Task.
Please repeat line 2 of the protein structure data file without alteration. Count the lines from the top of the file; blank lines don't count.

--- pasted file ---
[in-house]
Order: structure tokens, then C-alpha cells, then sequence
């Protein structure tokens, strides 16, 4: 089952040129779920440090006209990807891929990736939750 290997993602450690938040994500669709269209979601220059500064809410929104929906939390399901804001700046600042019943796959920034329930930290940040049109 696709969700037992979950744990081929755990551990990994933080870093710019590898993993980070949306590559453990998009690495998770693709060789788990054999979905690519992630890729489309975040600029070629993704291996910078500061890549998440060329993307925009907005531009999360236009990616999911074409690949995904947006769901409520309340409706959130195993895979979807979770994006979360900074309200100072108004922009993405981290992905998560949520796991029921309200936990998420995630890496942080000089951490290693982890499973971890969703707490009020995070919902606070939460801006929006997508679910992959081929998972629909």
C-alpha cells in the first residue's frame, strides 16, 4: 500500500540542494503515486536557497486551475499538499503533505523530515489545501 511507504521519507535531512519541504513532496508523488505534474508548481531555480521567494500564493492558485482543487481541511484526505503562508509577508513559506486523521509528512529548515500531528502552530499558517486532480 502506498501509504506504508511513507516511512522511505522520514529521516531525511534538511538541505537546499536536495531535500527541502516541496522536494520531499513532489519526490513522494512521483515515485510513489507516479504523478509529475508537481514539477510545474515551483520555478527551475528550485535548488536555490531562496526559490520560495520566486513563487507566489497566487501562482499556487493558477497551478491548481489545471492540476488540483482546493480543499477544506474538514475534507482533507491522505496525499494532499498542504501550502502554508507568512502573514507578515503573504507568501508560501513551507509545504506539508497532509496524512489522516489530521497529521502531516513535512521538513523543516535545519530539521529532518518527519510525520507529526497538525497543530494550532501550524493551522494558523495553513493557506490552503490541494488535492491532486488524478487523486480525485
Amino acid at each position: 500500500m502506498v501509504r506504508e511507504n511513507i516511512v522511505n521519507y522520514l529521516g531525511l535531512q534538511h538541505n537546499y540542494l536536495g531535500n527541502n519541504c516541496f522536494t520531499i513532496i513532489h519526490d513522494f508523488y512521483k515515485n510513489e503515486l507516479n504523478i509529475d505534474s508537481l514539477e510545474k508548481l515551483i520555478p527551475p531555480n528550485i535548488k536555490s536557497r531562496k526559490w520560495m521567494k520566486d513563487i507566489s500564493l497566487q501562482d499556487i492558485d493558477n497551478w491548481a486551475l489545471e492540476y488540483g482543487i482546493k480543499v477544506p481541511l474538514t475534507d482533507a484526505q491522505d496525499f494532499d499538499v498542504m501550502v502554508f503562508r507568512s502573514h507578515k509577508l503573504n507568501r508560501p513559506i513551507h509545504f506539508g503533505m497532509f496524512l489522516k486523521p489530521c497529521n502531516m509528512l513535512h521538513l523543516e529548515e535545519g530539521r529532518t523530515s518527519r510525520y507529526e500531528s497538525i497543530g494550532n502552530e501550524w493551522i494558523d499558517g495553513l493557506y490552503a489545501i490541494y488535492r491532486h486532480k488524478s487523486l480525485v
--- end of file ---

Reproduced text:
Order: structure tokens, then C-alpha cells, then sequence